Well, this is a mud bottom dive, but a good one!
One immediately noticeable characteristic is the large number of red rock crabs and shrimp (e.g. the coonstripe shrimp, Pandalus danae). Nudibranchs like Dirona albolineata and Triopha catalinae are also abundant. The bottom is sprinkled with the buried anemone (Urticina coriacea). Look closely among the tentacles for small commensal shrimp.
Patches of small rocks contain orange sea cucumbers and different species of perch swimming above. Look also in old jars and bottles for the presence of snailfish (Liparis species). The algae at this site include rockweed and sea lettuce on the rocks to the surface and kelp blades (Agarum and Laminaria) over the bottom (surprise, surprise . . .).
Digging the soft bottom may produce some unexpected fish such as surf smelt and buried sandlance. The slope of the bottom is very gradual but divers with the desire to swim may get deeper than sixty feet (twenty meters).
You may try diving to the left of the entry as we have been told it holds the potential for deeper diving.
Shore access at Deep Cove is possible in a couple of places. One popular dive is a sunken barge a short swim from the dock off Madrona Drive. Another good dive can also be enjoyed from the southwest side of the cove.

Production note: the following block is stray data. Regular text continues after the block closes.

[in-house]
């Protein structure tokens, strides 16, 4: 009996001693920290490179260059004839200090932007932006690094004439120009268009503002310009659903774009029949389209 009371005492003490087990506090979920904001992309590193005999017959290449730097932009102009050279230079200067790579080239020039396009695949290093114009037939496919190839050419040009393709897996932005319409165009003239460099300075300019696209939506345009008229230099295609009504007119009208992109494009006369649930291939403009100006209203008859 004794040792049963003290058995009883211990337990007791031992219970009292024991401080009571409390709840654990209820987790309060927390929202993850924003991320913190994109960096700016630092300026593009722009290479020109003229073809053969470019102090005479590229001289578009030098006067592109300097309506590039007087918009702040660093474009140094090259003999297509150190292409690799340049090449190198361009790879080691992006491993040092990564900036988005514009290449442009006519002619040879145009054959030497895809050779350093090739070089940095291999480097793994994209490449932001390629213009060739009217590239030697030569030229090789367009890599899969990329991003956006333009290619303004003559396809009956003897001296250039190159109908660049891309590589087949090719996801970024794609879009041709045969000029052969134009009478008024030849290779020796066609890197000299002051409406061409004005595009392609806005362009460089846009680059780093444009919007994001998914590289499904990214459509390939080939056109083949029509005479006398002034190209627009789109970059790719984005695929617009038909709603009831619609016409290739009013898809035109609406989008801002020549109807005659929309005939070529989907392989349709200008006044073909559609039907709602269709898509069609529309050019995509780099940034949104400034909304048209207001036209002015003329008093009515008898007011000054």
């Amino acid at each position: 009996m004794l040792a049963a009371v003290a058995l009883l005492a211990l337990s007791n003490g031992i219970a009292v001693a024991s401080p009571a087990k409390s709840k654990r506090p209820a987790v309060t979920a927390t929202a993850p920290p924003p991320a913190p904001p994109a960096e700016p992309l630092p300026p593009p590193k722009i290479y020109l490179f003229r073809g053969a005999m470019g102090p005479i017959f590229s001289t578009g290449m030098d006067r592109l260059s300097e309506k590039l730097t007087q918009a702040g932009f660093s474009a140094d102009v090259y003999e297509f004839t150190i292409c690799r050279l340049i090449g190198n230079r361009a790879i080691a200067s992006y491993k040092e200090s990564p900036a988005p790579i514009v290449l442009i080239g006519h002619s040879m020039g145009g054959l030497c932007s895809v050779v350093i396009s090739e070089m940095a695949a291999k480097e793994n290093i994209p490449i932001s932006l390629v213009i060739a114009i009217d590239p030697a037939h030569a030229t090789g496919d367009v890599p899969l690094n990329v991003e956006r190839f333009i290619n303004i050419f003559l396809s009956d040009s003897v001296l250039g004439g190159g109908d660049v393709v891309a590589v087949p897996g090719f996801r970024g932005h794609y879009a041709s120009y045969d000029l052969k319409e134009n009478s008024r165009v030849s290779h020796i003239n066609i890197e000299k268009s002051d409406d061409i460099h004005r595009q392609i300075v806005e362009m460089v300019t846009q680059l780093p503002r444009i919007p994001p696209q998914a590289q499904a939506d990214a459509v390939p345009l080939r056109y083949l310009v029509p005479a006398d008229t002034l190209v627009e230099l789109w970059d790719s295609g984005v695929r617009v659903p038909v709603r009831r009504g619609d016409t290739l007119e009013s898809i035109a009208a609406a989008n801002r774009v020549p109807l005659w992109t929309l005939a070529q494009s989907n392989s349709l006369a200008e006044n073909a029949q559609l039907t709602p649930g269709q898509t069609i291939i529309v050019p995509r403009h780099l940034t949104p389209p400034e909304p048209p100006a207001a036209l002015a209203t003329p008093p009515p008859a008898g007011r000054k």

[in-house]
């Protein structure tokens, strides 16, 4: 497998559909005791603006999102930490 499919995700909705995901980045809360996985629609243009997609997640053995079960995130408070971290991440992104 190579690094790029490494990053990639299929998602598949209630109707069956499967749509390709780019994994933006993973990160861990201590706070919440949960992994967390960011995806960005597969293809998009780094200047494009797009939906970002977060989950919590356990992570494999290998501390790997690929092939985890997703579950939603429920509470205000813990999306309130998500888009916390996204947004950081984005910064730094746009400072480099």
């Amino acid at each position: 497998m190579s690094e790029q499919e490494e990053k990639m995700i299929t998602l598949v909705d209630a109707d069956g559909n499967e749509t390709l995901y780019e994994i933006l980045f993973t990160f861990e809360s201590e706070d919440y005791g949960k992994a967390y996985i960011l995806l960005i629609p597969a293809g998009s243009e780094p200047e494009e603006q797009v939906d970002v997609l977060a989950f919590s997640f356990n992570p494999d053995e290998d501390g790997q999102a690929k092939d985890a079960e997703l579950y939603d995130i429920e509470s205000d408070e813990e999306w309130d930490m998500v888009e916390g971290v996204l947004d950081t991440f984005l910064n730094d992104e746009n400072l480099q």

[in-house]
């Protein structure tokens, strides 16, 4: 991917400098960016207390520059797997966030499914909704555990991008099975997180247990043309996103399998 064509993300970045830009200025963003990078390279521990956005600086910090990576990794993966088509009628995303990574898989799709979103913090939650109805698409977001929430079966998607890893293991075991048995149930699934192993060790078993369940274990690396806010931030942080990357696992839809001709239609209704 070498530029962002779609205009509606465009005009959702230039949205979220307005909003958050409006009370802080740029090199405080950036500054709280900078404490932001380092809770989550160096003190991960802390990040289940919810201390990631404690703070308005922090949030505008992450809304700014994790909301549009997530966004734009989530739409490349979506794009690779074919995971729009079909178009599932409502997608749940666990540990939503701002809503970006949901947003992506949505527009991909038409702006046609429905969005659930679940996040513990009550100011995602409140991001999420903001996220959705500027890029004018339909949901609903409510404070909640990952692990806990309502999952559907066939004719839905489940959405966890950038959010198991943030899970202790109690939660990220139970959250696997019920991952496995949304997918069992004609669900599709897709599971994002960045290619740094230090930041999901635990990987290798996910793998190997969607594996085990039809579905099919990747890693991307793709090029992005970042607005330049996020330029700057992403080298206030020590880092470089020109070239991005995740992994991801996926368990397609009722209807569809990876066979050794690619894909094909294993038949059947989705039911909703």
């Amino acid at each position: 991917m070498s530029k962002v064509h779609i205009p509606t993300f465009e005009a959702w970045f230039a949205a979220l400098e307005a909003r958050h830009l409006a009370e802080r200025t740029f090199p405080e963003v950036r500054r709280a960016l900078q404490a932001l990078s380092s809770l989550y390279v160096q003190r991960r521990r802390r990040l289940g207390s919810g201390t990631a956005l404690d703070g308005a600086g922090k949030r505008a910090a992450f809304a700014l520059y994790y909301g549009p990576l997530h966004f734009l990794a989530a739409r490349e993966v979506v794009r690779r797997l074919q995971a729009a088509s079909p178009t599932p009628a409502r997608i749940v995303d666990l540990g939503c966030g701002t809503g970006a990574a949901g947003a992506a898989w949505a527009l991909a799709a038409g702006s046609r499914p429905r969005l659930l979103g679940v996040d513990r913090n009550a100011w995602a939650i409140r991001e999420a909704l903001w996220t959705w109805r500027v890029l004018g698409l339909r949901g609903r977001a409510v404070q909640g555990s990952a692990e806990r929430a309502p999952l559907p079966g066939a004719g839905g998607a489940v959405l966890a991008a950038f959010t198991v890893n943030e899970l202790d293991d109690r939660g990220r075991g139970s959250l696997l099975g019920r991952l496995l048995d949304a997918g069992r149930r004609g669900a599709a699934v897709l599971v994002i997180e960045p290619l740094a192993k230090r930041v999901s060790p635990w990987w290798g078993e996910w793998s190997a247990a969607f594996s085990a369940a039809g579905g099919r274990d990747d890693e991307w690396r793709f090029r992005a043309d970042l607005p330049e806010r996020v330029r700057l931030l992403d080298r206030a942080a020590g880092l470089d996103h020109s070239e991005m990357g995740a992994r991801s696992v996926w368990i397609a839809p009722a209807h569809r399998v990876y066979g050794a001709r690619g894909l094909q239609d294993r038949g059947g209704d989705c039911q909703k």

The cove's moderately-sloped bottom is a patchwork of soft sediment and rock outcroppings. The algae cover is dominated by Agarum blades but Sargassum is also present.
The fish and invertebrate life includes a bit of everything. Look for copper rockfish, blackeye gobies (Coryphopterus nicholsi), northern ronquils (Ronquilus jordani), buffalo and longfin sculpins. We have also enjoyed a few goof encounters with wolf eels and octopi.
Some soft-bottomed areas contain tube-dwelling anemones and their nemesis, the giant nudibranch (Dendronotus iris). Other nudibranchs present are Dirona abolineata and Triopha catalinae. Cucumbers range from Parastichopus californicus to the small white sea cucumber (Eupenctacta quinquesemita). Large masses of the ribbed whelk snail (Nucella emarginata) can be seen laying eggs in the winter and early spring.
An interesting anecdote from this site is the time we saw a sea butterfly (Gastropteron pacificum), a rarely encountered animal related to snails and nudibranchs. The swimming motion is achieved by flapping two parapodia (wing equivalent), making the animal look like an underwater butterfly. When disturbed, the sea butterfly folds its wings and settles on the muddy bottom next to rocks, becoming almost invisible. This episode made us wonder how many times we had passed beautiful animals like this one without perceiving them . . . .